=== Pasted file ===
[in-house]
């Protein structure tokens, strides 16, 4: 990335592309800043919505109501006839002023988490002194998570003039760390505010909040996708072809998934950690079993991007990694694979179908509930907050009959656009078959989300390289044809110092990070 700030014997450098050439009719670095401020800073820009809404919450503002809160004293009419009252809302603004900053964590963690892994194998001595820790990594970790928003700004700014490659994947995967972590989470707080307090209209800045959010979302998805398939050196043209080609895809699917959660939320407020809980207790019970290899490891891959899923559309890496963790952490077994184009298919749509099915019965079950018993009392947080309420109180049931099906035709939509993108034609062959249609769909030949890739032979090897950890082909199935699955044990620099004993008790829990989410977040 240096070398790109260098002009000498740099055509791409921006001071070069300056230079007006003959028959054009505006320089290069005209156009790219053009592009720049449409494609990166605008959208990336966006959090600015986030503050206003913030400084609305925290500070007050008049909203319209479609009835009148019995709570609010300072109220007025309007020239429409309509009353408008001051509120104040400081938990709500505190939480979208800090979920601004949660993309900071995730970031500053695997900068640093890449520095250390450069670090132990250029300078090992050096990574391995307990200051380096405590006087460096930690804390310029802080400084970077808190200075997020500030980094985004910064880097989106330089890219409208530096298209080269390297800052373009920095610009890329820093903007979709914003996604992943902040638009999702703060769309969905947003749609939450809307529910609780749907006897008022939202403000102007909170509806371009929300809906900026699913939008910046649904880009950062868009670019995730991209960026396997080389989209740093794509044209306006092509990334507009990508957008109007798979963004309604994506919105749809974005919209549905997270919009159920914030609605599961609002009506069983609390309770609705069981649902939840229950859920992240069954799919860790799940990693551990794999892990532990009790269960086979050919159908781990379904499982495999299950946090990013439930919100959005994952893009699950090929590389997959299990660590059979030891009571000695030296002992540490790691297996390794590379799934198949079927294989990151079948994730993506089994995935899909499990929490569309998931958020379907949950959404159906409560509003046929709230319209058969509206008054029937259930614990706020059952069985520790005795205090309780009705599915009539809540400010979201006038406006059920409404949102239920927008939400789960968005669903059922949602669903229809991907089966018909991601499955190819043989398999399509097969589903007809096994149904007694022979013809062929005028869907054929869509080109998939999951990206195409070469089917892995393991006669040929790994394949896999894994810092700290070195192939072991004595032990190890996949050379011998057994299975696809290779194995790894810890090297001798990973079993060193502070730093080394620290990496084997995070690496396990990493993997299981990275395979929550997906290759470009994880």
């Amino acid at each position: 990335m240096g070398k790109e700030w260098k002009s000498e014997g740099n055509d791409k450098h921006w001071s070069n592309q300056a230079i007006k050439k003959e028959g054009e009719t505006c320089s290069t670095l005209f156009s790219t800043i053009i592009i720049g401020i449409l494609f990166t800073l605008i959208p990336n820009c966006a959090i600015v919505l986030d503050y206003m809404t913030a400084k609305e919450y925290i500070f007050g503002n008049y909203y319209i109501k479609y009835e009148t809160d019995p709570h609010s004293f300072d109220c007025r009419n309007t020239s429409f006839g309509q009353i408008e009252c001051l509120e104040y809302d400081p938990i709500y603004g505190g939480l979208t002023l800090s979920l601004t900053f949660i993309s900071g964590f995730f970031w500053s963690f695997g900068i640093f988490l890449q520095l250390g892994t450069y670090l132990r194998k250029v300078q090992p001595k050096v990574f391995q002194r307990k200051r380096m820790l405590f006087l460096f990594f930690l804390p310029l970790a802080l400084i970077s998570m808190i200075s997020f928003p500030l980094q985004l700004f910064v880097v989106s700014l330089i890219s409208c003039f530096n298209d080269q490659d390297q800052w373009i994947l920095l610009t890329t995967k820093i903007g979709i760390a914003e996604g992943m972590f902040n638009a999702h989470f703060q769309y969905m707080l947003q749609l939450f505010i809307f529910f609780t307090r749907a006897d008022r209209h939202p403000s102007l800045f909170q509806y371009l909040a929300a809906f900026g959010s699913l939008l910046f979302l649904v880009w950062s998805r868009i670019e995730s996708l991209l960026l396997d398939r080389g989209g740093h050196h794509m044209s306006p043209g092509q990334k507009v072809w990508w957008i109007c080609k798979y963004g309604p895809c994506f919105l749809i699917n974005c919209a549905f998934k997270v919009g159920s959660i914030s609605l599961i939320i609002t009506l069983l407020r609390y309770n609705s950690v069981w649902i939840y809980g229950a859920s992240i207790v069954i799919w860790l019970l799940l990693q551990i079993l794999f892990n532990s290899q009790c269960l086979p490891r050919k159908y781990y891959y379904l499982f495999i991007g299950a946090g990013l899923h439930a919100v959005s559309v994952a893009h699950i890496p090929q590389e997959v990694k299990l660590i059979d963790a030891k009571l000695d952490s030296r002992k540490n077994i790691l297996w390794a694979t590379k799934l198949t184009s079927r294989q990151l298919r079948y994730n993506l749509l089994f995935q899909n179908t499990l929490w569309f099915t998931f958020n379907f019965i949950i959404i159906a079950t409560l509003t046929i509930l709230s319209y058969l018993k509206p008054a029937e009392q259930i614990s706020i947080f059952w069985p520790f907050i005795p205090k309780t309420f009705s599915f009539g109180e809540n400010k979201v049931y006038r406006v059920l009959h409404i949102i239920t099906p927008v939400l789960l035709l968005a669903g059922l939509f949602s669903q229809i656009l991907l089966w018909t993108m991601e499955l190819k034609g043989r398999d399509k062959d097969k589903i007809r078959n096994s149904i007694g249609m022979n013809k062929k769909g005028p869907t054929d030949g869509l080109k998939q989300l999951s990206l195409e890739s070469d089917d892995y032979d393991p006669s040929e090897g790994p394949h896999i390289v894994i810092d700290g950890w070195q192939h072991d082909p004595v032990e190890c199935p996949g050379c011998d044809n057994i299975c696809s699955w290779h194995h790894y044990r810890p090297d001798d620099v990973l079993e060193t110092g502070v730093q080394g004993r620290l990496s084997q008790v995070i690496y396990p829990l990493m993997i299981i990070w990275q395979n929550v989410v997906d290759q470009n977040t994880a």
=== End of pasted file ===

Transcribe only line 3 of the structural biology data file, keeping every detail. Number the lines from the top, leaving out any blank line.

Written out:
């Amino acid at each position: 990335m240096g070398k790109e700030w260098k002009s000498e014997g740099n055509d791409k450098h921006w001071s070069n592309q300056a230079i007006k050439k003959e028959g054009e009719t505006c320089s290069t670095l005209f156009s790219t800043i053009i592009i720049g401020i449409l494609f990166t800073l605008i959208p990336n820009c966006a959090i600015v919505l986030d503050y206003m809404t913030a400084k609305e919450y925290i500070f007050g503002n008049y909203y319209i109501k479609y009835e009148t809160d019995p709570h609010s004293f300072d109220c007025r009419n309007t020239s429409f006839g309509q009353i408008e009252c001051l509120e104040y809302d400081p938990i709500y603004g505190g939480l979208t002023l800090s979920l601004t900053f949660i993309s900071g964590f995730f970031w500053s963690f695997g900068i640093f988490l890449q520095l250390g892994t450069y670090l132990r194998k250029v300078q090992p001595k050096v990574f391995q002194r307990k200051r380096m820790l405590f006087l460096f990594f930690l804390p310029l970790a802080l400084i970077s998570m808190i200075s997020f928003p500030l980094q985004l700004f910064v880097v989106s700014l330089i890219s409208c003039f530096n298209d080269q490659d390297q800052w373009i994947l920095l610009t890329t995967k820093i903007g979709i760390a914003e996604g992943m972590f902040n638009a999702h989470f703060q769309y969905m707080l947003q749609l939450f505010i809307f529910f609780t307090r749907a006897d008022r209209h939202p403000s102007l800045f909170q509806y371009l909040a929300a809906f900026g959010s699913l939008l910046f979302l649904v880009w950062s998805r868009i670019e995730s996708l991209l960026l396997d398939r080389g989209g740093h050196h794509m044209s306006p043209g092509q990334k507009v072809w990508w957008i109007c080609k798979y963004g309604p895809c994506f919105l749809i699917n974005c919209a549905f998934k997270v919009g159920s959660i914030s609605l599961i939320i609002t009506l069983l407020r609390y309770n609705s950690v069981w649902i939840y809980g229950a859920s992240i207790v069954i799919w860790l019970l799940l990693q551990i079993l794999f892990n532990s290899q009790c269960l086979p490891r050919k159908y781990y891959y379904l499982f495999i991007g299950a946090g990013l899923h439930a919100v959005s559309v994952a893009h699950i890496p090929q590389e997959v990694k299990l660590i059979d963790a030891k009571l000695d952490s030296r002992k540490n077994i790691l297996w390794a694979t590379k799934l198949t184009s079927r294989q990151l298919r079948y994730n993506l749509l089994f995935q899909n179908t499990l929490w569309f099915t998931f958020n379907f019965i949950i959404i159906a079950t409560l509003t046929i509930l709230s319209y058969l018993k509206p008054a029937e009392q259930i614990s706020i947080f059952w069985p520790f907050i005795p205090k309780t309420f009705s599915f009539g109180e809540n400010k979201v049931y006038r406006v059920l009959h409404i949102i239920t099906p927008v939400l789960l035709l968005a669903g059922l939509f949602s669903q229809i656009l991907l089966w018909t993108m991601e499955l190819k034609g043989r398999d399509k062959d097969k589903i007809r078959n096994s149904i007694g249609m022979n013809k062929k769909g005028p869907t054929d030949g869509l080109k998939q989300l999951s990206l195409e890739s070469d089917d892995y032979d393991p006669s040929e090897g790994p394949h896999i390289v894994i810092d700290g950890w070195q192939h072991d082909p004595v032990e190890c199935p996949g050379c011998d044809n057994i299975c696809s699955w290779h194995h790894y044990r810890p090297d001798d620099v990973l079993e060193t110092g502070v730093q080394g004993r620290l990496s084997q008790v995070i690496y396990p829990l990493m993997i299981i990070w990275q395979n929550v989410v997906d290759q470009n977040t994880a």